Let's also talk data - because, really, who doesn't LOVE data (said no teacher ever!) Pear Deck sends me weekly reports on my engagement numbers. If I have a teacher or administrator doubting the effectiveness of this awesome program, all I have to do is share these numbers - noting the number of interactions students are having when I do this kind of presentation compared to that of a static lecture.

What I love most about Pear Deck is that it allows all of my kiddos to participate and be involved - not just a select, brave few. The anonymity of the sharing components allows even my shyest, introverts to participate without having to feel "outed." Everyone has a voice and all voices matter.

Pear Deck is a FREE add-on for Google Slides and can be found under the "Get Add-Ons" feature in Google Slides.

Twitter Chats - What's That?

When Angela first told me she'd participated in her first Twitter chat a year and a half ago, I did a double-take and said, "What the heck is a Twitter chat?" She patiently explained to me what it was, how it worked, and how to participate. Since first learning about Twitter chats, I've been an avid participator (and sometimes stalker) of them.

First, a Twitter chat is a public conversation via Twitter, centered around one central hashtag. Twitter chats are regular and reoccurring (sometimes every week, sometimes bi-monthly, sometimes once a month) and are usually themed to connect people with similar interests.

Twitter chats are moderated by one or more individuals. The moderators come up with a list of predetermined questions that are asked within the Twitter chat time frame; most chats are an hour long, others are 30 minutes. The moderators "ask" the questions and facilitate a conversation with other Twitter users around these questions. Twitter users will answer the question, using the specified hashtag so that other users can follow, respond, and retweet.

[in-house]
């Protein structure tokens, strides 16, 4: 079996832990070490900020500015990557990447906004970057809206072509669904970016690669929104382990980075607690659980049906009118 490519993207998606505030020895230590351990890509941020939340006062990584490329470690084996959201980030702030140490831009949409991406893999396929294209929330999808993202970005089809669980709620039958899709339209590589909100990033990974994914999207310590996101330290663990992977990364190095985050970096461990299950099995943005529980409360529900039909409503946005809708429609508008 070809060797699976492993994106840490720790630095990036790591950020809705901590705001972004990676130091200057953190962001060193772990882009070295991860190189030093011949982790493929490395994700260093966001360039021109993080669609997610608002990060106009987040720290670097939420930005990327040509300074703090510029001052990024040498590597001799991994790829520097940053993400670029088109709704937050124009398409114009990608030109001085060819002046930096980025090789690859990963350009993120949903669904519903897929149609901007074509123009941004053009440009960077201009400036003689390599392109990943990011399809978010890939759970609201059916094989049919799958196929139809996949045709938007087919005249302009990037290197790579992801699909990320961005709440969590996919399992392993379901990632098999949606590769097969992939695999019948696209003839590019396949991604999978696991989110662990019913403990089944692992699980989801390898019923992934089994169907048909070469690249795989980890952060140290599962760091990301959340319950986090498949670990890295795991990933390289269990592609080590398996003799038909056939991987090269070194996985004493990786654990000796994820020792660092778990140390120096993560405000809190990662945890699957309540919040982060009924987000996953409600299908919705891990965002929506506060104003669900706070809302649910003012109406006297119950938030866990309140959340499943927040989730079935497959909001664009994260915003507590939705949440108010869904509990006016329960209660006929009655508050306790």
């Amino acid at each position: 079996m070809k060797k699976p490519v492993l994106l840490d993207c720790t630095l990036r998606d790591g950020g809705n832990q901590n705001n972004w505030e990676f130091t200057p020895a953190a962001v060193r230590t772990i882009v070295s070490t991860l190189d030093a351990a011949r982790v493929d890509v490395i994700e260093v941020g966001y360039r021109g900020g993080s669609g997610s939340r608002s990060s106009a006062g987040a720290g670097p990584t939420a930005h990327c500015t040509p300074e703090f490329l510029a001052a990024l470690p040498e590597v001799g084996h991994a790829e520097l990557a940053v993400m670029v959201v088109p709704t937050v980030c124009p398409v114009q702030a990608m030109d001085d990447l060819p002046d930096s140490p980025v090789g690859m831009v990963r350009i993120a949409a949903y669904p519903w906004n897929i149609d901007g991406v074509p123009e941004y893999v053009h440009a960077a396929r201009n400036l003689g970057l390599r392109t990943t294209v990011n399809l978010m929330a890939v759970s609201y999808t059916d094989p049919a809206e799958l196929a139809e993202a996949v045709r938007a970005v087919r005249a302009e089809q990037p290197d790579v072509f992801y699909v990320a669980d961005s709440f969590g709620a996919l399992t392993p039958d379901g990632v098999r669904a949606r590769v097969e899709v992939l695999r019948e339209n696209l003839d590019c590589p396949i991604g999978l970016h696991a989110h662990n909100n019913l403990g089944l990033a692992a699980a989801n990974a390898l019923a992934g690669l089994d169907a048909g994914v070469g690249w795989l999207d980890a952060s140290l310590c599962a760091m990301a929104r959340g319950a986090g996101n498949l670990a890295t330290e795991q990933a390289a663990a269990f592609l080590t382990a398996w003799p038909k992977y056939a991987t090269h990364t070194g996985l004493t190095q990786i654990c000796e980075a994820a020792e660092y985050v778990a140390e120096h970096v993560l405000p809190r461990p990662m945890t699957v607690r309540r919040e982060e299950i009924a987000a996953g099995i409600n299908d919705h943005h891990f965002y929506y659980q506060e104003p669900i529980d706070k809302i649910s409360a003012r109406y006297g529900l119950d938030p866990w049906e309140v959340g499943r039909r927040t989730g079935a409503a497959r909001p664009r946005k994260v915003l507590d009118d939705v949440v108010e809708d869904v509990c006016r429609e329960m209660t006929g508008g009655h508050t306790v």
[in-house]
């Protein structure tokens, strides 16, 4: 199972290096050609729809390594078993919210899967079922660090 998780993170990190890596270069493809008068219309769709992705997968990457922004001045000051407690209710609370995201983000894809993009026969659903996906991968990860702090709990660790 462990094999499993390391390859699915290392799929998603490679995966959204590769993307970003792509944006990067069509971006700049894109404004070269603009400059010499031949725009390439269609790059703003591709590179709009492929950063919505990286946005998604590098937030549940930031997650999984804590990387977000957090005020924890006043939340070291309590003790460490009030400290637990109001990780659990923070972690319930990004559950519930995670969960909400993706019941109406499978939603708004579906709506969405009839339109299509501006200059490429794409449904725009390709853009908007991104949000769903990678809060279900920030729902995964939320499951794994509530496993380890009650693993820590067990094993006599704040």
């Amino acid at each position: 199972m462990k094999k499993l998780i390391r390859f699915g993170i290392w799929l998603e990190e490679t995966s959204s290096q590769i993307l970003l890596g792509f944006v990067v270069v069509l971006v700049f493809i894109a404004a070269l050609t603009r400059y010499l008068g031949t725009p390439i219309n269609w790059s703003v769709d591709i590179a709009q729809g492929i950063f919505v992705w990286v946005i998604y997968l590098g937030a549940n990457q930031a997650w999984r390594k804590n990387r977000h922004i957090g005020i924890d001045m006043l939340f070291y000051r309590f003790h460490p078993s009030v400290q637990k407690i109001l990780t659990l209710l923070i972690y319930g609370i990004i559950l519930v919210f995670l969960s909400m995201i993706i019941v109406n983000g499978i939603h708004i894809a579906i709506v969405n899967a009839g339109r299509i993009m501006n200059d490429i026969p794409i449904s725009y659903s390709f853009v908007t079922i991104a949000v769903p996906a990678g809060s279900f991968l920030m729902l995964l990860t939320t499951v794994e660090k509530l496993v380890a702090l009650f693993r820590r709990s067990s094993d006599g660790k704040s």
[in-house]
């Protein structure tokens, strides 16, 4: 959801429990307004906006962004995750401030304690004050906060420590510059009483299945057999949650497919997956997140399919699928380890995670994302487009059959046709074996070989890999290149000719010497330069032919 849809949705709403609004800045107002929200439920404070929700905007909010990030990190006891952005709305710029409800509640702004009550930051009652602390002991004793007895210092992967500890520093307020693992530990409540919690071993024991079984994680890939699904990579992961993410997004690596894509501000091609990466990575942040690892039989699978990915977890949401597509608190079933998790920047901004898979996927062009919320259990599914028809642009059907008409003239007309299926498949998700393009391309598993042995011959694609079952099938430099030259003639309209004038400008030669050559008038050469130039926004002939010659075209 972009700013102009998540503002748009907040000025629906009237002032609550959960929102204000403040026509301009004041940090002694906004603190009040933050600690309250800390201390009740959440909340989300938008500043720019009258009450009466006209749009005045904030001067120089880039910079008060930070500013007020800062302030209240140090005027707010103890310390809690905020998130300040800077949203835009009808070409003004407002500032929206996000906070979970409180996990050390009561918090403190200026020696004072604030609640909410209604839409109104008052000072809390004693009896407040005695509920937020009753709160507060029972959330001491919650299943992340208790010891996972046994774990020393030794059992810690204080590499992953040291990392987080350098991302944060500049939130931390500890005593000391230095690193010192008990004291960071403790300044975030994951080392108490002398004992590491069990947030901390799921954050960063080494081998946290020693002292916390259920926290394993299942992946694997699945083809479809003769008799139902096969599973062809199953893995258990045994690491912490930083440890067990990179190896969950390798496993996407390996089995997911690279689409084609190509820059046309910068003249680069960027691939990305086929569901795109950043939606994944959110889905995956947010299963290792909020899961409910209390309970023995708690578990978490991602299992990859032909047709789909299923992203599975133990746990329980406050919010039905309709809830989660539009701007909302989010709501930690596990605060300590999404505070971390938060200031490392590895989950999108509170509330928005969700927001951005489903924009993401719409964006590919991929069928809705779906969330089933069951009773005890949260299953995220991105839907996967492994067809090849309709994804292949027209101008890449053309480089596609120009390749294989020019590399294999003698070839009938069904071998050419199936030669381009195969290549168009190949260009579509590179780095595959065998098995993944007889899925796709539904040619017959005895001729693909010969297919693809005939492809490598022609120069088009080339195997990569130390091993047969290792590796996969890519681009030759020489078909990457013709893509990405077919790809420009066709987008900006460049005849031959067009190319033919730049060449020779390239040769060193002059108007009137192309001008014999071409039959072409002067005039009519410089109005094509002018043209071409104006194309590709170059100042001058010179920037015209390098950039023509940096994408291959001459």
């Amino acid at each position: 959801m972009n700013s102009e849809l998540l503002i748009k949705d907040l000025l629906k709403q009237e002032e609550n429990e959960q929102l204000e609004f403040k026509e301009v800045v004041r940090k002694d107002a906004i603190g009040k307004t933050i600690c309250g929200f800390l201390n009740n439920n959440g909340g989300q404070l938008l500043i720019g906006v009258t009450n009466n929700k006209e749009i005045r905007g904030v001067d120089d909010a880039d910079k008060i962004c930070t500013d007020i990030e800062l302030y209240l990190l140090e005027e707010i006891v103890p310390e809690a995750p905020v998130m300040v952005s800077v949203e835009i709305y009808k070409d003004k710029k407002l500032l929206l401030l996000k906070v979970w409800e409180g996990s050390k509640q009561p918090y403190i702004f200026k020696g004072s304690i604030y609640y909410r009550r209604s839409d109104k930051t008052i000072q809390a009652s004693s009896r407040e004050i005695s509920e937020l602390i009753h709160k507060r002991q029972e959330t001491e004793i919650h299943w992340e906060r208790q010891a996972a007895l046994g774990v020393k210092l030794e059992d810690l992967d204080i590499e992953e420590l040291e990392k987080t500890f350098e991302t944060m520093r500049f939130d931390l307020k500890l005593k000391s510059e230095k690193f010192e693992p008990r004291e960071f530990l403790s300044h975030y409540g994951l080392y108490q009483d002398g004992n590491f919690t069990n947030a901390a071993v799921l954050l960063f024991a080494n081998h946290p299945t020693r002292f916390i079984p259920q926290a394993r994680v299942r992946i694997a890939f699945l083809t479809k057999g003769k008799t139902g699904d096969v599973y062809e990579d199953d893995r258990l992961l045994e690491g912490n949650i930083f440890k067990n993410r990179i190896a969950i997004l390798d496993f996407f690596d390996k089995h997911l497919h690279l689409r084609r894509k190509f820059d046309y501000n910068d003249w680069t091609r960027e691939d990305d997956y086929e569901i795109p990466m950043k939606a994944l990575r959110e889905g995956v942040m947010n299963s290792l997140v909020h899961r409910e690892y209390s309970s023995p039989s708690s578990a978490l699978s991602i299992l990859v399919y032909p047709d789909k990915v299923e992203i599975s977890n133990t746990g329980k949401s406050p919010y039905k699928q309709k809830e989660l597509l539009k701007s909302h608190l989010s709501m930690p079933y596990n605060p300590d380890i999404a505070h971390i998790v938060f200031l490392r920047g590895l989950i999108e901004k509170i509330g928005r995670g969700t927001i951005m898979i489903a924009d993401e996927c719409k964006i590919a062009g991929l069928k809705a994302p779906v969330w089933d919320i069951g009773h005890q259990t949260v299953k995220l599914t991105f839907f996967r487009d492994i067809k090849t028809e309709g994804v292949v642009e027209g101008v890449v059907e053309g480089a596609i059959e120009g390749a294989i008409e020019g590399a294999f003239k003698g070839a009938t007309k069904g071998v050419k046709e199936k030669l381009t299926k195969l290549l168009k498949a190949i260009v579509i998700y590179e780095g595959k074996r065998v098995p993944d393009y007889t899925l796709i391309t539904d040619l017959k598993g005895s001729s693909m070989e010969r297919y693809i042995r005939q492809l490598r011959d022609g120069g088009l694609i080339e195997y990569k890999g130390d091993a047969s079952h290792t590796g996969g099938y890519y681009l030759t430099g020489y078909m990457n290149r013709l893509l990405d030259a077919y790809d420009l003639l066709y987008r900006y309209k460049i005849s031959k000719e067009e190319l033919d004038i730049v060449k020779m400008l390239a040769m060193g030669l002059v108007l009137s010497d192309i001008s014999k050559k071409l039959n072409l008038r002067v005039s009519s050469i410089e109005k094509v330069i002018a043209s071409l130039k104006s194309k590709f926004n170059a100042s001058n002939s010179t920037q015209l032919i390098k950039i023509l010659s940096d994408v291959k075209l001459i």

Angela's initial advice to me when starting Twitter chats - stalk and then stalk some more. I started by watching and following a few chats I was interested in. I "liked" a few tweets that resonated with me. It wasn't until a few chats later (and once I really understood the flow of a Twitter chat) that I felt brave enough to try it out.

And I didn't completely fail or embarrass myself! I connected with some great individuals, had a conversation about a topic that I was passionate about, and slowly began the groundwork to building my online PLN (personal learning network) - something I didn't even know existed prior to my Twitter usage.